Tuesday, August 28, 2012


The last characteristic Peter talks about in this passage is Love.

The Strong’s Concordance definition for love (agape) is:

- brotherly love, affection, good will, love, benevolence, love feasts

This type of love refers to the type of love God has for us. A self-less love, a love passionately committed to the well-being of another. The love of I Corinthians 13 - a patient, kind, not envying or boastful, not arrogant or rude, rejoicing with the truth, bearing all things, believing all things, hoping all things, enduring all things, never failing kind of love. A love that involves self-sacrifice, an active and thoughtful love, love in action - like Jesus putting aside His God-hood and becoming a man so He could die on the cross for us!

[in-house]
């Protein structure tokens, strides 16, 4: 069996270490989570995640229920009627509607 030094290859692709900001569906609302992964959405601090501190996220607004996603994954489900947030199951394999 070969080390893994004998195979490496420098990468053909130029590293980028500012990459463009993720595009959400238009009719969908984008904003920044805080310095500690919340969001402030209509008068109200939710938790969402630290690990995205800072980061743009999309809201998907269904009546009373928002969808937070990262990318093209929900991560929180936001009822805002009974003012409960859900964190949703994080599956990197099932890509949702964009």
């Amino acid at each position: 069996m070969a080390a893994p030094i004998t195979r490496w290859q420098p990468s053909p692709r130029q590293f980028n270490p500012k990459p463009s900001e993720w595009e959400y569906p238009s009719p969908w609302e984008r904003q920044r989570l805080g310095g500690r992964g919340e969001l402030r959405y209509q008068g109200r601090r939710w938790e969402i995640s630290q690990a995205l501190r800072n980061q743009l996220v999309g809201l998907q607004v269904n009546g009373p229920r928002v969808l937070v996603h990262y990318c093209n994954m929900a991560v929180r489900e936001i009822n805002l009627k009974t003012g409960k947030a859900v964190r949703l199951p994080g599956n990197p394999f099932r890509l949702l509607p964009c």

Love is the last characteristic Peter lists here, and so this is the conclusion of our study. As we conclude we must also consider verse 8:

For if these qualities are yours and increasing, they keep you from being ineffective [useless] or unfruitful [barren] in the [true] knowledge of our Lord Jesus Christ.

That is why we need to continue to grow in these qualities - not because they gain our salvation, rather because they prevent us from going backwards in our spiritual growth!

So in conclusion, prayerfully consider how you can strengthen the love “muscle” in your daily life!

Tuesday, August 21, 2012

Brotherly Affection

The next-to-last characteristic we are looking at in this study is Brotherly Affection. Remember that each of the characteristics build on one another…we are to supplement godliness with brotherly affection.